IN THE YEAR 1909 – The reorganization meeting of the league was held in Rutledge in January, 1909. At this meeting important changes were made in the clubs to continue the league for that season, Folcroft and Norwood being admitted in place of Colwyn and Darby. The franchise of the Rutledge club was transferred to Morton by consent of the Board of Managers, and the Folsom club was given permission to change its name to Woodlyn and to play at that place. The following officers were unanimously elected: President, J. B. Weeks; vice president, George K. Glover; recording secretary, W. L. Buck; corresponding secretary, A. Andress; treasurer, William J. Glenn. The managers for the 1909 season were: William J. Glenn, Aldan; H. P. Worrall, Norwood; Andrew Patton, Collingdale; Will Hatten, Folcroft; Adam A. Andrews, Morton; William McConnell, Woodlyn, Samuel H. Caufman succeeded McConnell as manager of Woodlyn in the middle of the season.
The class of ball produced by the league teams last year was greatly improved over that of the 1908 season, and many clubs who aspired for the amateur championship of the county received black eyes at the hands of the league organizations. Every team did its best on the field and on a general line the games were as fast as were seen anywhere among the amateur clubs of the county.
SOME INTERESTING CONTESTS – The Woodlyn-Morton games were the most interesting and most largely attended. When the Caufman-Andress aggregations met it was a signal for something to happen, and it always did. The 3-1 and 3-2 games played at Woodlyn will long be remembered by league fans and the mere mention of these contests before either manager is enough to start an all-night argument. The pitcher’s battle between H. Forbes of Folcroft, and his brother, C. Forbes of Collingdale, was one of the fastest contests of the season, resulting: Collingdale, 0; Folcroft 3. The 12-inning game between Norwood and Morton, and the 10-inning Folcroft-Aldan contest have also gone down in the league history. When the scheduled season closed Woodlyn and Morton were tied for first place, each having a percentage of .720.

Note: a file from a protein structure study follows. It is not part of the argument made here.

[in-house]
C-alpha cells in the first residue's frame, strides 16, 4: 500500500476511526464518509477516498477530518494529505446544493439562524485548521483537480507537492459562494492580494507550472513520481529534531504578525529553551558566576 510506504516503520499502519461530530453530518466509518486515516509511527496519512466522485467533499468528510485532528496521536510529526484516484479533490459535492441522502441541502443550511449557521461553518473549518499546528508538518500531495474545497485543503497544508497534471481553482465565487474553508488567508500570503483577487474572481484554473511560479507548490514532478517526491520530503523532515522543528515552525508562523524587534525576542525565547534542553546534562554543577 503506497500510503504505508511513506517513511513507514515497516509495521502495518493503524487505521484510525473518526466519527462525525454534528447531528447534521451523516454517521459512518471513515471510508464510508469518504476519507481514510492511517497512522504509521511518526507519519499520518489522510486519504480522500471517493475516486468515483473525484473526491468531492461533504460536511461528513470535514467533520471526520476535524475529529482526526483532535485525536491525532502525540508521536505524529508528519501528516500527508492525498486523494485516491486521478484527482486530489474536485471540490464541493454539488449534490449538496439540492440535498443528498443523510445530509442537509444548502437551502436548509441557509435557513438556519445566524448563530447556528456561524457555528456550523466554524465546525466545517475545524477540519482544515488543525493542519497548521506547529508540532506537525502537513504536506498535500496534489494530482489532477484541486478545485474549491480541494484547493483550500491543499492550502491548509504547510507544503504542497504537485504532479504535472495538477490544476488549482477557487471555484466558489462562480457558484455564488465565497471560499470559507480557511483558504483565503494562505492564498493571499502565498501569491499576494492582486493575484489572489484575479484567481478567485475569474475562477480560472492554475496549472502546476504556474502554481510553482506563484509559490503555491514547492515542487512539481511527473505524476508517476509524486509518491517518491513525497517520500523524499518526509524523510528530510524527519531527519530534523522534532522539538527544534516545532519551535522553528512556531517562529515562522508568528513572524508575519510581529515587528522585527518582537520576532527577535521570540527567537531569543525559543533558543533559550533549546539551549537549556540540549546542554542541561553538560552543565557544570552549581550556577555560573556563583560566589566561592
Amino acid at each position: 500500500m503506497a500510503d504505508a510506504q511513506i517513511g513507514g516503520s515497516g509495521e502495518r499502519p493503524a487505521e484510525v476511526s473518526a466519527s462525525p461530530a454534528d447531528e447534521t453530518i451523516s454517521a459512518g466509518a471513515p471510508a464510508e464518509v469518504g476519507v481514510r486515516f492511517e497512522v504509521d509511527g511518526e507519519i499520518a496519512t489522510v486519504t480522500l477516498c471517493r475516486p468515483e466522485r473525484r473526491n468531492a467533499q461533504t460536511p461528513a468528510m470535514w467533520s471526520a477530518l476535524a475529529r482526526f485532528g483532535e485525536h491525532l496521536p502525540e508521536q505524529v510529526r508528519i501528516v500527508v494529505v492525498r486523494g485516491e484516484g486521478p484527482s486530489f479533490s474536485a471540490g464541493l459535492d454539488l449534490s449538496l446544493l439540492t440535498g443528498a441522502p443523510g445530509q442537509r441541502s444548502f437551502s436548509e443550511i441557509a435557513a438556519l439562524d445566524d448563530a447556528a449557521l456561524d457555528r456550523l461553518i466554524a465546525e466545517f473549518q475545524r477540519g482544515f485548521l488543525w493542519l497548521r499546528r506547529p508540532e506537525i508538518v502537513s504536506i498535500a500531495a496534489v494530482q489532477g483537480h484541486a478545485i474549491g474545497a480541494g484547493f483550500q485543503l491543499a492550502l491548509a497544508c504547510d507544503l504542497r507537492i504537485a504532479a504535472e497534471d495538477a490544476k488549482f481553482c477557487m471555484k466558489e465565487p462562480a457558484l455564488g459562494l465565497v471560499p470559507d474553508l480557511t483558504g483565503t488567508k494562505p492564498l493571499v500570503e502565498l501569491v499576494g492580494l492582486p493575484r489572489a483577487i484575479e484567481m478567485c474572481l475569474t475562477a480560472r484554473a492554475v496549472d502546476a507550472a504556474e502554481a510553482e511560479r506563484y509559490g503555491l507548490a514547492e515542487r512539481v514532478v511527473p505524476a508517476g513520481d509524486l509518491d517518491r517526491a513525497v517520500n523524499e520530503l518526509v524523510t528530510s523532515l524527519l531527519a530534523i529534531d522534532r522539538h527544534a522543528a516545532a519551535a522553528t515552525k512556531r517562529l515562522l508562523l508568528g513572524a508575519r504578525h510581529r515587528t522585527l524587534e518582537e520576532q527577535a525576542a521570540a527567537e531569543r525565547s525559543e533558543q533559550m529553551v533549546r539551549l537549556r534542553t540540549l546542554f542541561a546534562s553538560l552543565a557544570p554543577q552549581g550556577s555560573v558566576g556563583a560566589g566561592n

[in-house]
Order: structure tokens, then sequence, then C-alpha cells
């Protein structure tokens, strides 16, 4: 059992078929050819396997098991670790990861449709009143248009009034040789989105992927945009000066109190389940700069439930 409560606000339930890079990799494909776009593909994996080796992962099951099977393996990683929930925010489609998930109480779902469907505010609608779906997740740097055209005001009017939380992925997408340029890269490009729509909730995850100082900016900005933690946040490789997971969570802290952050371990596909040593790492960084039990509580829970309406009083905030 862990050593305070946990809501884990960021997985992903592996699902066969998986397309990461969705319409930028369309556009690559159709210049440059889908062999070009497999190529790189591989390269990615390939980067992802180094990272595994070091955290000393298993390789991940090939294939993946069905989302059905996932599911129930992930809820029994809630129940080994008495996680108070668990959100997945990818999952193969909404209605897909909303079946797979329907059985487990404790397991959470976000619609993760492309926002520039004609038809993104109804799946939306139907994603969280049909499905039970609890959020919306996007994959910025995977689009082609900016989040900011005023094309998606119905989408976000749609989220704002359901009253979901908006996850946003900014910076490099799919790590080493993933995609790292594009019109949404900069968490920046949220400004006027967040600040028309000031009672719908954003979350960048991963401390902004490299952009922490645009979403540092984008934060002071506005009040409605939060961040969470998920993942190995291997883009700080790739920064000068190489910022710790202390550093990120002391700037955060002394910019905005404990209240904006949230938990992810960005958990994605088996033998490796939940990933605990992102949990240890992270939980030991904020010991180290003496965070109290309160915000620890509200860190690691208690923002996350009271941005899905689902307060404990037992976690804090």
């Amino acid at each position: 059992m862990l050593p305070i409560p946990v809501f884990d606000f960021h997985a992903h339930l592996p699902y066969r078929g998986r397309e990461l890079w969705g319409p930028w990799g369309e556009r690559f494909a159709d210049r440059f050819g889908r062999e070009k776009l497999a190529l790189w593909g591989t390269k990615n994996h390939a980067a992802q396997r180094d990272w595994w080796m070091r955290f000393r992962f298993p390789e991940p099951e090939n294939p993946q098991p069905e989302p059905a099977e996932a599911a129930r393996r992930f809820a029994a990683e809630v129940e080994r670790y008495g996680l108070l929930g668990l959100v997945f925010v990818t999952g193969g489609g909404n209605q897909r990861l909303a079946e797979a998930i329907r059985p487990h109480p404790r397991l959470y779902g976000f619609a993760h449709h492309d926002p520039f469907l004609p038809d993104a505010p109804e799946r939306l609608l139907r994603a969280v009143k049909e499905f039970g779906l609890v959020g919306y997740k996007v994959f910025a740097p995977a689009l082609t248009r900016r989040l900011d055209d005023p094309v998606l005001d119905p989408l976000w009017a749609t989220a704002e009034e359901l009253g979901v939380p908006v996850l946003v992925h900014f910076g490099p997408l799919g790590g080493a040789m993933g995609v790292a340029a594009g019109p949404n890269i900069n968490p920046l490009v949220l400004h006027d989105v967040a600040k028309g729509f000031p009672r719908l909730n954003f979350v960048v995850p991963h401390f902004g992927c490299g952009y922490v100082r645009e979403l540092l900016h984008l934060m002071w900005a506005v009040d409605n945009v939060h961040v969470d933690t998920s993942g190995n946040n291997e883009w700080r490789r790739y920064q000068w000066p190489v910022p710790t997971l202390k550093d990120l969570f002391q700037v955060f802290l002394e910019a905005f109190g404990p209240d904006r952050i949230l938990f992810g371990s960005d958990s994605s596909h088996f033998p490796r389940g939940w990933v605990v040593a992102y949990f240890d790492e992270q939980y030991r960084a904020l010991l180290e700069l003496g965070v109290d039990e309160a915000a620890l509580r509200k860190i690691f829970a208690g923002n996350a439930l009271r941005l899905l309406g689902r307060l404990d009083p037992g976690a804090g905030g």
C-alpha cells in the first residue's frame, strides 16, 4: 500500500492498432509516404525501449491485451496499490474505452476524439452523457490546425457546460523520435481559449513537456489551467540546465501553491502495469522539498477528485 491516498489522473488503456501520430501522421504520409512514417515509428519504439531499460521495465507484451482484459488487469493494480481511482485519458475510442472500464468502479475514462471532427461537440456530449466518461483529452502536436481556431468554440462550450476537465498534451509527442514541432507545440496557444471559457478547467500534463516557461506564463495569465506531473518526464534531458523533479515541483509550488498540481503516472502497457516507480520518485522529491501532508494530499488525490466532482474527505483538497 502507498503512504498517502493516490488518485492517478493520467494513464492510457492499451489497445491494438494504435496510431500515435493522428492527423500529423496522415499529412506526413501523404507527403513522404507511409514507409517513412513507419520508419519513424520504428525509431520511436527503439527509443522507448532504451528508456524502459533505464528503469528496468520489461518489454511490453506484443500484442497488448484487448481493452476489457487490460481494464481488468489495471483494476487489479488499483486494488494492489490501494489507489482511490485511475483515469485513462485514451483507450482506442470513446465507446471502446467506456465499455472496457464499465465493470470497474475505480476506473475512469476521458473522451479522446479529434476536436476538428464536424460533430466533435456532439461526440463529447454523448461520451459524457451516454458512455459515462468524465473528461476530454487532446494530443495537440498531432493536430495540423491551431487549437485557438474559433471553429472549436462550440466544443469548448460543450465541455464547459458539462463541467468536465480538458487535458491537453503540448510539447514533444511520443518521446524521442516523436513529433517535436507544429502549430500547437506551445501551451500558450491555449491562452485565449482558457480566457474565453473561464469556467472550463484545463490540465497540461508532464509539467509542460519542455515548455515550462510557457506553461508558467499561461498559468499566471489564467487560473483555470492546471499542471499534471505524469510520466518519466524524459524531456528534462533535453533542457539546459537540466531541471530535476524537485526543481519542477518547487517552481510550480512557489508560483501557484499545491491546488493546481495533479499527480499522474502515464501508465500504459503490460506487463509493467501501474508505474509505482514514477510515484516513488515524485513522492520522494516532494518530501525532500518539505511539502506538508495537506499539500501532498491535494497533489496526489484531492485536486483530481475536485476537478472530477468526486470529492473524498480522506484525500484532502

In the first game of the championship series Woodlyn won, 3-0. This was one of the best games seen in the county last season and was completed in the remarkably short time of one hour and ten minutes. The game was played on the McCoy grounds, Leiperville. The second game of the series was the decisive one, Woodlyn having a regular walkover, 10 to 0 at Clifton Heights. Morton was demoralized from the beginning to the end of the contest, lacking two of their regular players and all of their nerve. The game was a big disappointment as everybody was looking for another contest on the style of the one played the previous week, but the big crowd of Morton rooters shouted themselves hoarse to no avail. The final standing of the clubs, excluding this post-season series, was as follows:
W L P.C.
Woodlyn 18 7 .720
Morton 18 7 .720
Norwood 15 10 .600
Folcroft 10 15 .400
Collingdale 8 17 .320
Aldan 6 19 .290
CHANGE IN THE LEAGUE – At a regular meeting of the League Board held in Chester on December 9th, Folcroft’s resignation was accepted and Glenolden elected to fill the vacancy. At the meeting on January 7, Aldan was dropped and Pembroke, of East Lansdowne, admitted. On January 21 Morton’s resignation was accepted and Collingdale was dropped, and the vacancies were filled by Rutledge and Sharon Hill. Darby and Clifton Heights are both anxious to join the combination, but the board is unwilling to increase the circuit to eight clubs, so the teams to constitute the circuit in 1910 are: Woodlyn, Norwood, Pembroke, Glenolden, Sharon Hill, and Rutledge.